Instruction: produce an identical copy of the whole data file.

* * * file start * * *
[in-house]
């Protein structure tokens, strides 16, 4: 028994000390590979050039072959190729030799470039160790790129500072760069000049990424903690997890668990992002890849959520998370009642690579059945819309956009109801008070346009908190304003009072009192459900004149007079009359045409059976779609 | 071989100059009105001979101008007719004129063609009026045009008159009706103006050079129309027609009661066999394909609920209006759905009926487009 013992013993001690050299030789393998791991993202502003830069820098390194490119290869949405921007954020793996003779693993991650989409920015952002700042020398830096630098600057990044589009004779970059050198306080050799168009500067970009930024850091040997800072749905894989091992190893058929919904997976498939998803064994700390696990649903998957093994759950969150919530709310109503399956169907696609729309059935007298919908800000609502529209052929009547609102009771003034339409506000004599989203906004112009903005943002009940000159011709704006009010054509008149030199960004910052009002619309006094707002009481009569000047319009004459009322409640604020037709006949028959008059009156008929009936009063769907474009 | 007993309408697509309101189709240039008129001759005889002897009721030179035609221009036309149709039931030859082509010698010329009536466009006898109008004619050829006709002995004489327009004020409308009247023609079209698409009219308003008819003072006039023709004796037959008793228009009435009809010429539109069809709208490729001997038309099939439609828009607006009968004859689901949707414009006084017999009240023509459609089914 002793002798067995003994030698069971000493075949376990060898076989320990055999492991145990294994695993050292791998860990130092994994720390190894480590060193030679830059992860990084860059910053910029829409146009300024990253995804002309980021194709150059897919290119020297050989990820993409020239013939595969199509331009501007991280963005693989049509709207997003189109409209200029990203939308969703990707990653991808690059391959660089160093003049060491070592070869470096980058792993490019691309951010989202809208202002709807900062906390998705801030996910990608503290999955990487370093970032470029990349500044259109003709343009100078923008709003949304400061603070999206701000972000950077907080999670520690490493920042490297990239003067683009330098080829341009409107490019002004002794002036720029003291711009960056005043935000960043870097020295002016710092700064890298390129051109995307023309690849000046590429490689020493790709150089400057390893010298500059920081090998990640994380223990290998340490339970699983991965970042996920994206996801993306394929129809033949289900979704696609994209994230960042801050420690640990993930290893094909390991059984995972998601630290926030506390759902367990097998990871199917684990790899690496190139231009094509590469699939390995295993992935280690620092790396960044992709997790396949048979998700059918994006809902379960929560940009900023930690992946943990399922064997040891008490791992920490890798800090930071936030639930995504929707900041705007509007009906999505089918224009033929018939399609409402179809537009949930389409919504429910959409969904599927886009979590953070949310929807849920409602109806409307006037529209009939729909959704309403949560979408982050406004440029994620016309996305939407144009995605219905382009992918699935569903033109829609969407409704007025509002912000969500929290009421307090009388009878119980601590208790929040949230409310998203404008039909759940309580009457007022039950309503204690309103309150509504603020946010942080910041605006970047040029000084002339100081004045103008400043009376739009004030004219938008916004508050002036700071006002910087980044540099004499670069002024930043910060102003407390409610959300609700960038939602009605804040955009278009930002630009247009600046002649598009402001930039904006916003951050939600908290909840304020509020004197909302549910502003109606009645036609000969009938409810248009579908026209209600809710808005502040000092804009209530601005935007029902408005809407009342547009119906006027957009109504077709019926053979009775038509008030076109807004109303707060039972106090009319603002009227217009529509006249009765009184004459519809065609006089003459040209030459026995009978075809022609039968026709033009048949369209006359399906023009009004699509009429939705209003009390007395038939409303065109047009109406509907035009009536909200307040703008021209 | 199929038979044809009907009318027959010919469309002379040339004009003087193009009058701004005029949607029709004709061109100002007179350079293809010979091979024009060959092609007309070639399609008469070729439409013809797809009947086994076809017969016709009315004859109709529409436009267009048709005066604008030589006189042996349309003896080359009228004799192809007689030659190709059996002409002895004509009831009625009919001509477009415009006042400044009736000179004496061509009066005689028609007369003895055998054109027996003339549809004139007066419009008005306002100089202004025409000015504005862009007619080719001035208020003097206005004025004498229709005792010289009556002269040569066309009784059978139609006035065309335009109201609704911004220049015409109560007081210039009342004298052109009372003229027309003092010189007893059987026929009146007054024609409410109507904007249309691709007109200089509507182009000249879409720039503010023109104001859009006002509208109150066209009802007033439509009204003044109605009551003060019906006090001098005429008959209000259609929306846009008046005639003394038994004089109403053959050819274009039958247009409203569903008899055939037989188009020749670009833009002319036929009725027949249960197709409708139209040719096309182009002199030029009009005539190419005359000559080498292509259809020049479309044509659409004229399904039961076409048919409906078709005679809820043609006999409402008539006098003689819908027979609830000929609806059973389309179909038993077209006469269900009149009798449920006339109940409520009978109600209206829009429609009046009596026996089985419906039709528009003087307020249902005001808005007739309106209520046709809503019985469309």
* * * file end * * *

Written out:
[in-house]
């Protein structure tokens, strides 16, 4: 028994000390590979050039072959190729030799470039160790790129500072760069000049990424903690997890668990992002890849959520998370009642690579059945819309956009109801008070346009908190304003009072009192459900004149007079009359045409059976779609 | 071989100059009105001979101008007719004129063609009026045009008159009706103006050079129309027609009661066999394909609920209006759905009926487009 013992013993001690050299030789393998791991993202502003830069820098390194490119290869949405921007954020793996003779693993991650989409920015952002700042020398830096630098600057990044589009004779970059050198306080050799168009500067970009930024850091040997800072749905894989091992190893058929919904997976498939998803064994700390696990649903998957093994759950969150919530709310109503399956169907696609729309059935007298919908800000609502529209052929009547609102009771003034339409506000004599989203906004112009903005943002009940000159011709704006009010054509008149030199960004910052009002619309006094707002009481009569000047319009004459009322409640604020037709006949028959008059009156008929009936009063769907474009 | 007993309408697509309101189709240039008129001759005889002897009721030179035609221009036309149709039931030859082509010698010329009536466009006898109008004619050829006709002995004489327009004020409308009247023609079209698409009219308003008819003072006039023709004796037959008793228009009435009809010429539109069809709208490729001997038309099939439609828009607006009968004859689901949707414009006084017999009240023509459609089914 002793002798067995003994030698069971000493075949376990060898076989320990055999492991145990294994695993050292791998860990130092994994720390190894480590060193030679830059992860990084860059910053910029829409146009300024990253995804002309980021194709150059897919290119020297050989990820993409020239013939595969199509331009501007991280963005693989049509709207997003189109409209200029990203939308969703990707990653991808690059391959660089160093003049060491070592070869470096980058792993490019691309951010989202809208202002709807900062906390998705801030996910990608503290999955990487370093970032470029990349500044259109003709343009100078923008709003949304400061603070999206701000972000950077907080999670520690490493920042490297990239003067683009330098080829341009409107490019002004002794002036720029003291711009960056005043935000960043870097020295002016710092700064890298390129051109995307023309690849000046590429490689020493790709150089400057390893010298500059920081090998990640994380223990290998340490339970699983991965970042996920994206996801993306394929129809033949289900979704696609994209994230960042801050420690640990993930290893094909390991059984995972998601630290926030506390759902367990097998990871199917684990790899690496190139231009094509590469699939390995295993992935280690620092790396960044992709997790396949048979998700059918994006809902379960929560940009900023930690992946943990399922064997040891008490791992920490890798800090930071936030639930995504929707900041705007509007009906999505089918224009033929018939399609409402179809537009949930389409919504429910959409969904599927886009979590953070949310929807849920409602109806409307006037529209009939729909959704309403949560979408982050406004440029994620016309996305939407144009995605219905382009992918699935569903033109829609969407409704007025509002912000969500929290009421307090009388009878119980601590208790929040949230409310998203404008039909759940309580009457007022039950309503204690309103309150509504603020946010942080910041605006970047040029000084002339100081004045103008400043009376739009004030004219938008916004508050002036700071006002910087980044540099004499670069002024930043910060102003407390409610959300609700960038939602009605804040955009278009930002630009247009600046002649598009402001930039904006916003951050939600908290909840304020509020004197909302549910502003109606009645036609000969009938409810248009579908026209209600809710808005502040000092804009209530601005935007029902408005809407009342547009119906006027957009109504077709019926053979009775038509008030076109807004109303707060039972106090009319603002009227217009529509006249009765009184004459519809065609006089003459040209030459026995009978075809022609039968026709033009048949369209006359399906023009009004699509009429939705209003009390007395038939409303065109047009109406509907035009009536909200307040703008021209 | 199929038979044809009907009318027959010919469309002379040339004009003087193009009058701004005029949607029709004709061109100002007179350079293809010979091979024009060959092609007309070639399609008469070729439409013809797809009947086994076809017969016709009315004859109709529409436009267009048709005066604008030589006189042996349309003896080359009228004799192809007689030659190709059996002409002895004509009831009625009919001509477009415009006042400044009736000179004496061509009066005689028609007369003895055998054109027996003339549809004139007066419009008005306002100089202004025409000015504005862009007619080719001035208020003097206005004025004498229709005792010289009556002269040569066309009784059978139609006035065309335009109201609704911004220049015409109560007081210039009342004298052109009372003229027309003092010189007893059987026929009146007054024609409410109507904007249309691709007109200089509507182009000249879409720039503010023109104001859009006002509208109150066209009802007033439509009204003044109605009551003060019906006090001098005429008959209000259609929306846009008046005639003394038994004089109403053959050819274009039958247009409203569903008899055939037989188009020749670009833009002319036929009725027949249960197709409708139209040719096309182009002199030029009009005539190419005359000559080498292509259809020049479309044509659409004229399904039961076409048919409906078709005679809820043609006999409402008539006098003689819908027979609830000929609806059973389309179909038993077209006469269900009149009798449920006339109940409520009978109600209206829009429609009046009596026996089985419906039709528009003087307020249902005001808005007739309106209520046709809503019985469309």